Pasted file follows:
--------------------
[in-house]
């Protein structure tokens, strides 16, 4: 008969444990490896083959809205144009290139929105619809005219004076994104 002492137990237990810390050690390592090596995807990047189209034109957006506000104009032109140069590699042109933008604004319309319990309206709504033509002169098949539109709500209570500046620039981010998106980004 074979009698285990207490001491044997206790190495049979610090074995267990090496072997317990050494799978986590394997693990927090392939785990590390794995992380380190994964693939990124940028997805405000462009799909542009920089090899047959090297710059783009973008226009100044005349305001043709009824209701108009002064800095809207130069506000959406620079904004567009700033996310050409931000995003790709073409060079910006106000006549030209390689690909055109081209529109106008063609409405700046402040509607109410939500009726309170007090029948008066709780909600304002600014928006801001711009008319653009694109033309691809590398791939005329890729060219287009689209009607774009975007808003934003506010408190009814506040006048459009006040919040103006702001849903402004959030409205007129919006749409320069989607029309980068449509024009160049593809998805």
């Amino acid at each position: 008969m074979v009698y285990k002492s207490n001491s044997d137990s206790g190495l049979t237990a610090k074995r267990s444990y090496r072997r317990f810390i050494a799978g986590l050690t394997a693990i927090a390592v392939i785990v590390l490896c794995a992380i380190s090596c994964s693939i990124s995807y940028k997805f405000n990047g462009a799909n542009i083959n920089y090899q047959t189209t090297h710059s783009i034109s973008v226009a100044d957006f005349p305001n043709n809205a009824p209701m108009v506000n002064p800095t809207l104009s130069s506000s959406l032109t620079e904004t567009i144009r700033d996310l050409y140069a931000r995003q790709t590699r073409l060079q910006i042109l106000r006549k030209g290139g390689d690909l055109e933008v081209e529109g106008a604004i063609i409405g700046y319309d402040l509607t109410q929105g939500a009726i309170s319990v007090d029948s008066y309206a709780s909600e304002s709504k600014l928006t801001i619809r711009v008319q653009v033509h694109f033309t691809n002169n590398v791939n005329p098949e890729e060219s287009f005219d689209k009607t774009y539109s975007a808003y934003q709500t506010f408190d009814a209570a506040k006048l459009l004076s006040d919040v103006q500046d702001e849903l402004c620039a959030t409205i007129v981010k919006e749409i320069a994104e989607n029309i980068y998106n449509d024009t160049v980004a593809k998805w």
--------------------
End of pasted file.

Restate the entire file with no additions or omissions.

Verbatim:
[in-house]
């Protein structure tokens, strides 16, 4: 008969444990490896083959809205144009290139929105619809005219004076994104 002492137990237990810390050690390592090596995807990047189209034109957006506000104009032109140069590699042109933008604004319309319990309206709504033509002169098949539109709500209570500046620039981010998106980004 074979009698285990207490001491044997206790190495049979610090074995267990090496072997317990050494799978986590394997693990927090392939785990590390794995992380380190994964693939990124940028997805405000462009799909542009920089090899047959090297710059783009973008226009100044005349305001043709009824209701108009002064800095809207130069506000959406620079904004567009700033996310050409931000995003790709073409060079910006106000006549030209390689690909055109081209529109106008063609409405700046402040509607109410939500009726309170007090029948008066709780909600304002600014928006801001711009008319653009694109033309691809590398791939005329890729060219287009689209009607774009975007808003934003506010408190009814506040006048459009006040919040103006702001849903402004959030409205007129919006749409320069989607029309980068449509024009160049593809998805």
């Amino acid at each position: 008969m074979v009698y285990k002492s207490n001491s044997d137990s206790g190495l049979t237990a610090k074995r267990s444990y090496r072997r317990f810390i050494a799978g986590l050690t394997a693990i927090a390592v392939i785990v590390l490896c794995a992380i380190s090596c994964s693939i990124s995807y940028k997805f405000n990047g462009a799909n542009i083959n920089y090899q047959t189209t090297h710059s783009i034109s973008v226009a100044d957006f005349p305001n043709n809205a009824p209701m108009v506000n002064p800095t809207l104009s130069s506000s959406l032109t620079e904004t567009i144009r700033d996310l050409y140069a931000r995003q790709t590699r073409l060079q910006i042109l106000r006549k030209g290139g390689d690909l055109e933008v081209e529109g106008a604004i063609i409405g700046y319309d402040l509607t109410q929105g939500a009726i309170s319990v007090d029948s008066y309206a709780s909600e304002s709504k600014l928006t801001i619809r711009v008319q653009v033509h694109f033309t691809n002169n590398v791939n005329p098949e890729e060219s287009f005219d689209k009607t774009y539109s975007a808003y934003q709500t506010f408190d009814a209570a506040k006048l459009l004076s006040d919040v103006q500046d702001e849903l402004c620039a959030t409205i007129v981010k919006e749409i320069a994104e989607n029309i980068y998106n449509d024009t160049v980004a593809k998805w």